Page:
Art writer Holland Cotter has been awarded 2009's Pulitzer Prize for Criticism.
From the Pulitzer site:
The 2009 Pulitzer Prize for criticism has been "awarded to Holland Cotter of The New York Times for his wide ranging reviews of art, from Manhattan to China, marked by acute observation, luminous writing and dramatic storytelling."
Sun Zhijun/Dunhuang Academy
"Inside Mogaoku’s caves: A fifth-century painted Buddha, sprinkled with desert dust."
Holland Cotter's article from July 2008, entitled Buddha's Caves , is a nice introduction to his writing:
"Mogaoku is charmed ground. In late spring and early summer the air is fragrant, the sky a lambent blue, the desert oceanically serene. And there is the art and the soaked-in atmosphere of devotion. The place leaves strong and alluring memories in the memories of visitors; in its caretakers it inspires lifelong loyalty."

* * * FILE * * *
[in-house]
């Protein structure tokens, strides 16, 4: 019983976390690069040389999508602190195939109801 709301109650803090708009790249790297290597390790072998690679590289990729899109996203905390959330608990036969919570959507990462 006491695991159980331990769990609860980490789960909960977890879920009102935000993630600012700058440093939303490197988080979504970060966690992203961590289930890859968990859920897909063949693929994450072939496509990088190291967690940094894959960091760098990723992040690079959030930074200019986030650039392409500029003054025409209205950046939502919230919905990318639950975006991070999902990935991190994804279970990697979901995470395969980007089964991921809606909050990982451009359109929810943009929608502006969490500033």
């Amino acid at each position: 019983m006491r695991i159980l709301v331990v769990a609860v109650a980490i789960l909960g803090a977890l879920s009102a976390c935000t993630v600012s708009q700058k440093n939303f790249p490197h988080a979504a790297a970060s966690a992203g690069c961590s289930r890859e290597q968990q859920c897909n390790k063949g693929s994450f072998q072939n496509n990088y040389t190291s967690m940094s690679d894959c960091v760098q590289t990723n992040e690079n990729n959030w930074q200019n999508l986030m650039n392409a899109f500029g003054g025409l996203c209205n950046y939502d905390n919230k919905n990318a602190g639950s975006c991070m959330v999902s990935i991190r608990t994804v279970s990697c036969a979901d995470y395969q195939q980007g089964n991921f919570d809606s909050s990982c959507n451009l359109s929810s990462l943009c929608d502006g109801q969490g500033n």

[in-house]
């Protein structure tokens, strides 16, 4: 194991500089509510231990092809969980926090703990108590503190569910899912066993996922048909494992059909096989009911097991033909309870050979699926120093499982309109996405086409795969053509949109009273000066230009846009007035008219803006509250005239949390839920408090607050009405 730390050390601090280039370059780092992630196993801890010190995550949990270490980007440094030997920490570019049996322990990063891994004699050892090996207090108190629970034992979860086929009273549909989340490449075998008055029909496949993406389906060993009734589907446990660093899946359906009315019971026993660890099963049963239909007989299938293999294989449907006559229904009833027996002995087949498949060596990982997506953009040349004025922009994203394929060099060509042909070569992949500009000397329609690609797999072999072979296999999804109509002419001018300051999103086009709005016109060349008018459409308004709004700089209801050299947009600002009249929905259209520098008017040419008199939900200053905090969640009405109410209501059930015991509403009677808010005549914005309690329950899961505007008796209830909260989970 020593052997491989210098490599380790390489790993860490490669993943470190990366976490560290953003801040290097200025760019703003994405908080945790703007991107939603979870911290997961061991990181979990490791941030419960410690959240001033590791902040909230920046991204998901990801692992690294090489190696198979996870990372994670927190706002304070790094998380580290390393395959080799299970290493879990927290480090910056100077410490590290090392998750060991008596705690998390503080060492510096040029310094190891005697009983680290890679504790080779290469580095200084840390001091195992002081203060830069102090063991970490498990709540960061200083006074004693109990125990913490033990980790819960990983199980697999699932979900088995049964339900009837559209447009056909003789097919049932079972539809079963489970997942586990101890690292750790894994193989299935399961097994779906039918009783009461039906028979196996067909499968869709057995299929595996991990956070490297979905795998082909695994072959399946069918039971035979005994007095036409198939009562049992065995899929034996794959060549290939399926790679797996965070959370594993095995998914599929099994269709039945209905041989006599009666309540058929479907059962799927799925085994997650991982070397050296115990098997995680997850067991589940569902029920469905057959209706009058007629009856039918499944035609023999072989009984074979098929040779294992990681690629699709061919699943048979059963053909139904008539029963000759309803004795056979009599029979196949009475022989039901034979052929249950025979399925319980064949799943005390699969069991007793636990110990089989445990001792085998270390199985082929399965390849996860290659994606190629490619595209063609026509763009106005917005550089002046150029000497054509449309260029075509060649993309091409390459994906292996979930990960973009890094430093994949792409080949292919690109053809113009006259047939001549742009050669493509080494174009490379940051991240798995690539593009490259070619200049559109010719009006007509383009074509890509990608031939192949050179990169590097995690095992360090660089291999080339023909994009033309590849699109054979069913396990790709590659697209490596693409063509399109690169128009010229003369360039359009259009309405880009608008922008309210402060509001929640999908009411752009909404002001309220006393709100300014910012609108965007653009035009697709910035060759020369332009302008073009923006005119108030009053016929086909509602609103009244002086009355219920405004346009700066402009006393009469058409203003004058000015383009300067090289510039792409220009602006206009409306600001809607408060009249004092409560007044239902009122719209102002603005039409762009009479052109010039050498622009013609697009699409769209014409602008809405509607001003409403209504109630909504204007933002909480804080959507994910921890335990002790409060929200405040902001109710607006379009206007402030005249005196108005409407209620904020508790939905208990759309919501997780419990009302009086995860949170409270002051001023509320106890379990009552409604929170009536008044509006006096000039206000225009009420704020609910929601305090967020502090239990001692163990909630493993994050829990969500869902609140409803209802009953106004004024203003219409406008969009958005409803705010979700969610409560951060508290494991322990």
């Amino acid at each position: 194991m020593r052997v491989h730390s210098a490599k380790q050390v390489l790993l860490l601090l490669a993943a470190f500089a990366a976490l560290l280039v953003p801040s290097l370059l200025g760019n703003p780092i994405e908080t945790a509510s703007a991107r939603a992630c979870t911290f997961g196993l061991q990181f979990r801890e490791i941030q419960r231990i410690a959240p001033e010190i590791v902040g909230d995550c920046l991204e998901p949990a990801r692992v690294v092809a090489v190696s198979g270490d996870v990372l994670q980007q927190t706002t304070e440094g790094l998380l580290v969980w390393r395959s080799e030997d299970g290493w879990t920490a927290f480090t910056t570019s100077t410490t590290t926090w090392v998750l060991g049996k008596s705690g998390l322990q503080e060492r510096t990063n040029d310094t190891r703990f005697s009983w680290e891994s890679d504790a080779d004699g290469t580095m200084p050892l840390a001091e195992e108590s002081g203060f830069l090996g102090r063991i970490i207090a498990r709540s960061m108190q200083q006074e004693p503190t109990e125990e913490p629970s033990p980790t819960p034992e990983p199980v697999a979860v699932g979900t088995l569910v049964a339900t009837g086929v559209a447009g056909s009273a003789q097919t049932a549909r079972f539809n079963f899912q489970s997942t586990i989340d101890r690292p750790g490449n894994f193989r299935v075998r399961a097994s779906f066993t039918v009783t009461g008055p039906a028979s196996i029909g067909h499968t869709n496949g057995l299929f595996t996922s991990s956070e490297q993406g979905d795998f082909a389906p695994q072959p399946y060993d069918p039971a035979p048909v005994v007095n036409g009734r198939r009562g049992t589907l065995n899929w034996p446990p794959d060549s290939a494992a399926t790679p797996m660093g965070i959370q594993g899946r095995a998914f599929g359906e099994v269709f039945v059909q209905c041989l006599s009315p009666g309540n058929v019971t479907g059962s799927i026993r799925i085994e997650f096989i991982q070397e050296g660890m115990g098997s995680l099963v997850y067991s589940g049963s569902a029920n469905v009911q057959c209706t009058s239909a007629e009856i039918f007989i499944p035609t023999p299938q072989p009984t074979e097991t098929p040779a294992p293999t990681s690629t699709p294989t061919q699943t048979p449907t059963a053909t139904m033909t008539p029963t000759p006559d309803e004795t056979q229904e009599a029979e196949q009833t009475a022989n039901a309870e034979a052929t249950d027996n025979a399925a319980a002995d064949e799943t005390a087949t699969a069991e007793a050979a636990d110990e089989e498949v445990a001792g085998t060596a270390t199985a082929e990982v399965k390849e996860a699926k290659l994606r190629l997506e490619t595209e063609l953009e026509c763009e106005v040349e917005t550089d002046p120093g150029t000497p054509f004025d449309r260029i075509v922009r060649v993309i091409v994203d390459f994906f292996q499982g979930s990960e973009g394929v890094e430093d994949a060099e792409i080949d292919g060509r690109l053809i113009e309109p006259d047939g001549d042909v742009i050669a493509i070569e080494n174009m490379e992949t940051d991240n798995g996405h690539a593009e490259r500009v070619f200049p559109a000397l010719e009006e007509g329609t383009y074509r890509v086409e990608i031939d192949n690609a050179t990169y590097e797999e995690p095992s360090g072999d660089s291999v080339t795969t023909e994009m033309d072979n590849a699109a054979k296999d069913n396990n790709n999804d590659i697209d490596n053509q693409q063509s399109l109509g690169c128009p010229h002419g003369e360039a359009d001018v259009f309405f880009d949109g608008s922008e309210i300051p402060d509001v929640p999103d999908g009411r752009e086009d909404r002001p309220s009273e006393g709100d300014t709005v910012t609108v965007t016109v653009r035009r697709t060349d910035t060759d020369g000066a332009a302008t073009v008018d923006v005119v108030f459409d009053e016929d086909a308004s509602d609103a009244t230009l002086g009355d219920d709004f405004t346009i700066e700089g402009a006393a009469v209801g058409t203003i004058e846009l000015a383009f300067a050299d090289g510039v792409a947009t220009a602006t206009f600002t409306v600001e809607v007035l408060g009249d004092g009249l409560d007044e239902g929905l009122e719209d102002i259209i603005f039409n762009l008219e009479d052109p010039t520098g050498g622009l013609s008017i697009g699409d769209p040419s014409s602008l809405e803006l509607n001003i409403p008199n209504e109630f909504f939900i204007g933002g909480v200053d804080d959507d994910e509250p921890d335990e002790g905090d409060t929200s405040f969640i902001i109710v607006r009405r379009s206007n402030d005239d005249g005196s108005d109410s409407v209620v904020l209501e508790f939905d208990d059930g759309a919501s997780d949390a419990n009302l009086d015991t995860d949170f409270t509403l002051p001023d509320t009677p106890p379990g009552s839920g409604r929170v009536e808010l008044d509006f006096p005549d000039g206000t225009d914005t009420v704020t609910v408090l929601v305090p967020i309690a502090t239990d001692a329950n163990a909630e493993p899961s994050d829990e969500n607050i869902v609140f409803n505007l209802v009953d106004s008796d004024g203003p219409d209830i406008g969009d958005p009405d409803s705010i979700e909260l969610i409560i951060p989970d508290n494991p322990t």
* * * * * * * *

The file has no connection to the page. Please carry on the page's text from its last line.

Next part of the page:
Sketchbook Image of "Bernini and the Birth of Baroque Portrait Sculpture" at the J. Paul Getty Museum in Los Angeles.
pencil and wash in bound volume 10/21/08
For those of us in California, Holland Cotter's review of the Getty Museum's exhibition of Bernini's portrait sculptures was required reading:
Bernini "adhered to the Renaissance model of the artist as polymath. In addition to being a sculptor, painter and draftsman, he had a major career as an architect; was a poet, playwright and stage designer; and still found time for a scandalous love life.
"Like other successful artists of his day Bernini was both a master and a servant, a celebrity and a functionary. He could be innovative to the point of sacrilege — one thinks of his orgasmic St. Teresa, or the crazed immensity of the baldacchino over the tomb of St. Peter in the Vatican — yet his invention was almost always at the service of a conservative political and religious elite. He pushed the spiritual potential of art in radical directions but was a propagandist for hire to the Church Triumphant."
Photo: Monica Almeida/The New York Times
An installation view of "Bernini and the Birth of Baroque Portrait Sculpture" at the J. Paul Getty Museum in Los Angeles.
(Both Monica Almeida and I were attracted to the same view of Bernini's portrait of his mistress Costanza Bonarelli with Cardinal Scipione Borghese looming beyond.)
The New York Times page for Holland Cotter:
Holland Cotter in the New York Times